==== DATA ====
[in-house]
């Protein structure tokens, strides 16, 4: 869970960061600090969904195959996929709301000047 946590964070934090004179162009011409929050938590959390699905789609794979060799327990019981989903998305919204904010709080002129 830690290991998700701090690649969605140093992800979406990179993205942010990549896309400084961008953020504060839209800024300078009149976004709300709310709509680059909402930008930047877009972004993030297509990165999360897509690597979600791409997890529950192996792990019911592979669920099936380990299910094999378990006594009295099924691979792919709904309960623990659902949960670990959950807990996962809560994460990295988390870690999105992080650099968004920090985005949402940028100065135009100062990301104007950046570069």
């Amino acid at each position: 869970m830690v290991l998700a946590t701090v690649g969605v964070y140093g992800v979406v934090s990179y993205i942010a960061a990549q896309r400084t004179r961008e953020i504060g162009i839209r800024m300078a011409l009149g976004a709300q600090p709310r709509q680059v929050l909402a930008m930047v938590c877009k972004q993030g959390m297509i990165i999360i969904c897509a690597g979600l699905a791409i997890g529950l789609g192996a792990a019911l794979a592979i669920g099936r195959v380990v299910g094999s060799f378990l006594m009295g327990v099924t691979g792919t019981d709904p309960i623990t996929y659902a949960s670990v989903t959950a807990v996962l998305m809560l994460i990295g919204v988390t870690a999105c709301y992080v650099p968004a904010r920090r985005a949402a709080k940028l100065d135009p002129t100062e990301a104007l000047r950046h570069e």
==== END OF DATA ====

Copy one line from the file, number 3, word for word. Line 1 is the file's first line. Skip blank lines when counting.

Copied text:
């Amino acid at each position: 869970m830690v290991l998700a946590t701090v690649g969605v964070y140093g992800v979406v934090s990179y993205i942010a960061a990549q896309r400084t004179r961008e953020i504060g162009i839209r800024m300078a011409l009149g976004a709300q600090p709310r709509q680059v929050l909402a930008m930047v938590c877009k972004q993030g959390m297509i990165i999360i969904c897509a690597g979600l699905a791409i997890g529950l789609g192996a792990a019911l794979a592979i669920g099936r195959v380990v299910g094999s060799f378990l006594m009295g327990v099924t691979g792919t019981d709904p309960i623990t996929y659902a949960s670990v989903t959950a807990v996962l998305m809560l994460i990295g919204v988390t870690a999105c709301y992080v650099p968004a904010r920090r985005a949402a709080k940028l100065d135009p002129t100062e990301a104007l000047r950046h570069e």